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Books Books 1 - 10 of 11 on I considered it my duty to report to you at once my opinion that it was unwise to....  
" I considered it my duty to report to you at once my opinion that it was unwise to attack up the Emmitsburg road... "
Advance and Retreat: Personal Experiences in the United States and ... - Page 62
by John Bell Hood - 1880 - 358 pages
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Lee and Longstreet at high tide: Gettysburg in the light of the official records

Helen Dortch Longstreet - Generals - 1904 - 346 pages
...to turn Round Top and attack the enemy in flank and rear. Accordingly, I despatched a staff-officer, bearing to you my request to be allowed to make the...received: 'General Lee's orders are to attack up the Emmitsburg road.' I sent another officer to say that I feared nothing could be accomplished by such...
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Lee and Longstreet at High Tide: Gettysburg in the Light of the Official Records

Helen Dortch Longstreet - Generals - 1904 - 346 pages
...considered it my duty to report to you at once my opinion that it was unwise to attack up the Emmitsburg road, as ordered, and to urge that you allow me to...enemy in flank and rear. Accordingly, I despatched a staff-officer, bearing to you my request to be allowed to make the proposed movement on account of...
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General Lee: His Campaigns in Virginia, 1861-1865

Walter Herron Taylor - United States - 1906 - 314 pages
...considered it my duty to report to you at once my opinion that it was unwise to attack up the Emmitsburg road as ordered, and to urge that you allow me to turn Bound Top and attack the enemy in flank and rear. Accordingly, I despatched a staff-officer bearing...
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The Strategy of Robert E. Lee

John Joseph Bowen - United States - 1914 - 256 pages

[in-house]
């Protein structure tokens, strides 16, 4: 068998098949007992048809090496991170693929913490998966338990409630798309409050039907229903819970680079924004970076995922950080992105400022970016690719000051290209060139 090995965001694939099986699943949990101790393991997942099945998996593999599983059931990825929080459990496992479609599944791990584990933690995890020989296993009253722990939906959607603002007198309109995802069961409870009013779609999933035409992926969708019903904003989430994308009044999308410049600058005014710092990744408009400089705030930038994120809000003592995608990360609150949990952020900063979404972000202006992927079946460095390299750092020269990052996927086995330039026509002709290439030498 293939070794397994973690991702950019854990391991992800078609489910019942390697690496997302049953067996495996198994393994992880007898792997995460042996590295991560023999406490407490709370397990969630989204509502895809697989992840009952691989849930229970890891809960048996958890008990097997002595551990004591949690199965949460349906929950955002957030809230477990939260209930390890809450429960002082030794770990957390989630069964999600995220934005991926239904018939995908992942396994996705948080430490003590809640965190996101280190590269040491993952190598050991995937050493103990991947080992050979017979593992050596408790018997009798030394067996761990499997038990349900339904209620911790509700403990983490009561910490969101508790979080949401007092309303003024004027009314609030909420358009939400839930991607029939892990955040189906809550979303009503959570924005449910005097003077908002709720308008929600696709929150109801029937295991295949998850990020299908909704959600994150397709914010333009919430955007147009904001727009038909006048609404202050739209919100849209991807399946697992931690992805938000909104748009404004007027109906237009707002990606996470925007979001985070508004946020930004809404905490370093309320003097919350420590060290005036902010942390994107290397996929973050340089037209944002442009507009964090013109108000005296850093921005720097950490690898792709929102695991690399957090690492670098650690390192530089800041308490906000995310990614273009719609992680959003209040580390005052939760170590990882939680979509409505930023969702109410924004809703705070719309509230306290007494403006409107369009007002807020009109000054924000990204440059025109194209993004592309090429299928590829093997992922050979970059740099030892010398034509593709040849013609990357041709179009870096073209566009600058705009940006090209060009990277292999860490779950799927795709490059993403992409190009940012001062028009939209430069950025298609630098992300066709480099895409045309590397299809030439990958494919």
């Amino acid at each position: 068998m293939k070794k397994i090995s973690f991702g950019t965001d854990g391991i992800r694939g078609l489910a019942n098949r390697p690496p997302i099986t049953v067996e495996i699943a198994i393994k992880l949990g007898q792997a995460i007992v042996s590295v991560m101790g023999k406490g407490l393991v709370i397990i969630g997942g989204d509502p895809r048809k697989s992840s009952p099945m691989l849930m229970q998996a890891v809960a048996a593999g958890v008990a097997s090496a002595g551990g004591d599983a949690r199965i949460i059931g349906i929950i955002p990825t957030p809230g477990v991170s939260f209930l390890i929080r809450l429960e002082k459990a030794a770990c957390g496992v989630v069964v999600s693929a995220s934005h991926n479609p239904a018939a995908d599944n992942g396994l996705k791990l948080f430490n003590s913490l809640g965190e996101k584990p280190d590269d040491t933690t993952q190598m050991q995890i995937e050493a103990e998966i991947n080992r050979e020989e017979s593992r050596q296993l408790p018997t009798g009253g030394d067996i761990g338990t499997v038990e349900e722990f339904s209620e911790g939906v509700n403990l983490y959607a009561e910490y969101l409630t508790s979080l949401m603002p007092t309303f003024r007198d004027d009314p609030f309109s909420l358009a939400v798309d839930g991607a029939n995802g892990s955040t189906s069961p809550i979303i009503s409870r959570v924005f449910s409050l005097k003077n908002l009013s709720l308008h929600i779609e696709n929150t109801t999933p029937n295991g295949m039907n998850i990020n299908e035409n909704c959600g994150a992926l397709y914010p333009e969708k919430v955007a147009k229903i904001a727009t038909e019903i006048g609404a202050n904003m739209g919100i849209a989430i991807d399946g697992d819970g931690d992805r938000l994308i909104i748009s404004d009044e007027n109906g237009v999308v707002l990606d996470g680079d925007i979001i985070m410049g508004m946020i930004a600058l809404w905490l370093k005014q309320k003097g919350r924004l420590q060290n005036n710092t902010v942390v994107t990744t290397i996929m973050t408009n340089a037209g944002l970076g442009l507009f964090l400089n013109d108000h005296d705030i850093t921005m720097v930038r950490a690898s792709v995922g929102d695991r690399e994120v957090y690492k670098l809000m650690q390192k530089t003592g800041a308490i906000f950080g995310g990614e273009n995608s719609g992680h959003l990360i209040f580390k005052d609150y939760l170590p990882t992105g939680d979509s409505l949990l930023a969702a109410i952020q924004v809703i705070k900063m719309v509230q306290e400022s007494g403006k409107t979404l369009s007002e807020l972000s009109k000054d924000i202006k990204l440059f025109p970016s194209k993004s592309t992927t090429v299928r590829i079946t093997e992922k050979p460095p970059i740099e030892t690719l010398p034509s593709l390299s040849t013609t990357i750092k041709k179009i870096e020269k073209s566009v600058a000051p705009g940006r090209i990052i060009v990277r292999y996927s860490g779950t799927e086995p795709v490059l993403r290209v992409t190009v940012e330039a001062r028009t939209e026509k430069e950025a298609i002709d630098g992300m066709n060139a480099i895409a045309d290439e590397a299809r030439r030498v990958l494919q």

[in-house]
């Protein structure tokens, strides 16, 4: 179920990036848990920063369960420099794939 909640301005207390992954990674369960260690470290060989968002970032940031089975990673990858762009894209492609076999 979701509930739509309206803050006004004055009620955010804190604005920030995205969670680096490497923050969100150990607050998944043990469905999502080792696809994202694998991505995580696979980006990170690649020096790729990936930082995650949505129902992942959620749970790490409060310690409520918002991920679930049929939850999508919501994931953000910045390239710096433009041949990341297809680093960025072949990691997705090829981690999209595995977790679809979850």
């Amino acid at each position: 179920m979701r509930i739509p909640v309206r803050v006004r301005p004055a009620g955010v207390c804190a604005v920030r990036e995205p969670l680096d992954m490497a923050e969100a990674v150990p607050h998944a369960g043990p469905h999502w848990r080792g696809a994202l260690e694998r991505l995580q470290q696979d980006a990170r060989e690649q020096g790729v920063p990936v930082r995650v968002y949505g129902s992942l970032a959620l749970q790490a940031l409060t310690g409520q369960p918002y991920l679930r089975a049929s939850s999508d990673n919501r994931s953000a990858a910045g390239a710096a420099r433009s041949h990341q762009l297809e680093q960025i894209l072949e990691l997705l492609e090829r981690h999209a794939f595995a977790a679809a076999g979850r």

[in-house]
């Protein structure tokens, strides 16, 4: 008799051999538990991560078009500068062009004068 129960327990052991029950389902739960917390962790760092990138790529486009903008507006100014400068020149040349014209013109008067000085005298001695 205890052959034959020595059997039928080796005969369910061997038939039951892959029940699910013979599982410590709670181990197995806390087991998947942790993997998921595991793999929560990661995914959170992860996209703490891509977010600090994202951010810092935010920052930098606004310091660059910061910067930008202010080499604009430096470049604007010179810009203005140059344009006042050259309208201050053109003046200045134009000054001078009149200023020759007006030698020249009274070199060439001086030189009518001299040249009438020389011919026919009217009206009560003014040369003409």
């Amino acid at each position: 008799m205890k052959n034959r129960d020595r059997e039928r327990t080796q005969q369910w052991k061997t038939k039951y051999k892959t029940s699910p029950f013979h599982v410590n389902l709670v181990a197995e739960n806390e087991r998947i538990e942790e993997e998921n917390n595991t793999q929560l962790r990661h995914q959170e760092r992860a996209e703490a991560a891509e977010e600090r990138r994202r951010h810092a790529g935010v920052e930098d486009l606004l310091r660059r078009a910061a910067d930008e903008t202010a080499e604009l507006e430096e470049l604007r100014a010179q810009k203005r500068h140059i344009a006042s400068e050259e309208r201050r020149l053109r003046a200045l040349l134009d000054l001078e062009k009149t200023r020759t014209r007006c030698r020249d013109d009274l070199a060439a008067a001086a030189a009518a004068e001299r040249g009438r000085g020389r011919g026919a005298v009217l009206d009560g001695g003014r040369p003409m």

...once my opinion that it was unwise to attack up the Emmitsburg road as ordered, and to urge you to allow me to turn Round Top and attack the enemy in...received : ' General Lee's orders are to attack up the Emmitsburg road.' I sent another officer to say that I feared nothing could be accomplished by such...
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The Strategy of Robert E. Lee

John Joseph Bowen - United States - 1914 - 256 pages
...once my opinion that it was unwise to attack up the Emmitsburg road as ordered, and to urge you to allow me to turn Round Top and attack the enemy in...received : ' General Lee's orders are to attack up the Emmitsburg road." I sent another officer to say that I feared nothing could be accomplished by such...
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The Second Day at Gettysburg: Essays on Confederate and Union Leadership

Gary W. Gallagher - History - 1993 - 210 pages
...would be to impair the lesson Lee needed to learn. Hood later reminded Longstreet how he had urged "that you allow me to turn Round Top and attack the enemy in flank and rear." Longstreet replied curtly, "Gen'l Lee's orders are to attack up the Emmettsburg [sic] road." A second...
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General Lee, His Campaigns in Virginia, 1861-1865: With Personal Reminiscences

Walter Herron Taylor - History - 1906 - 314 pages
...considered it my duty to report to you at once my opinion that it was unwise to attack up the Emmitsburg road as ordered, and to urge that you allow me to...enemy in flank and rear. Accordingly, I despatched a staff-officer bearing to you my request to bo allowed to make the proposed movement on account of the...
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Gettysburg

Earl Schenck Miers, Richard A. Brown - Biography & Autobiography - 1996
...possession of these important facts shortly after reaching the Emmitsburg Road as ordered, and urged that you allow me to turn Round Top and attack the enemy in flank and rear. Accordingly I dispatched a staff officer, bearing to you my request to be allowed to make the proposed movement....
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Three Days at Gettysburg: Essays on Confederate and Union Leadership

Gary W. Gallagher - History - 1999 - 373 pages
...would be to impair the lesson Lee needed to learn. Hood later reminded Longstreet how he had urged "that you allow me to turn Round Top and attack the enemy in flank and rear." Longstreet replied curtly, "Gen'l Lee's orders are to attack up the Emmettsburg [sic] road." A second...
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Lee and His Men at Gettysburg: The Death of a Nation

Clifford Dowdey - History - 1958 - 393 pages
...Instead, he pointed out the exposed southern end of the Round Tops and urged Longstreet to allow him "to turn Round Top and attack the enemy in flank and rear." Hood sent Captain Hamilton galloping off and began planning a movement that would fulfill the intent...
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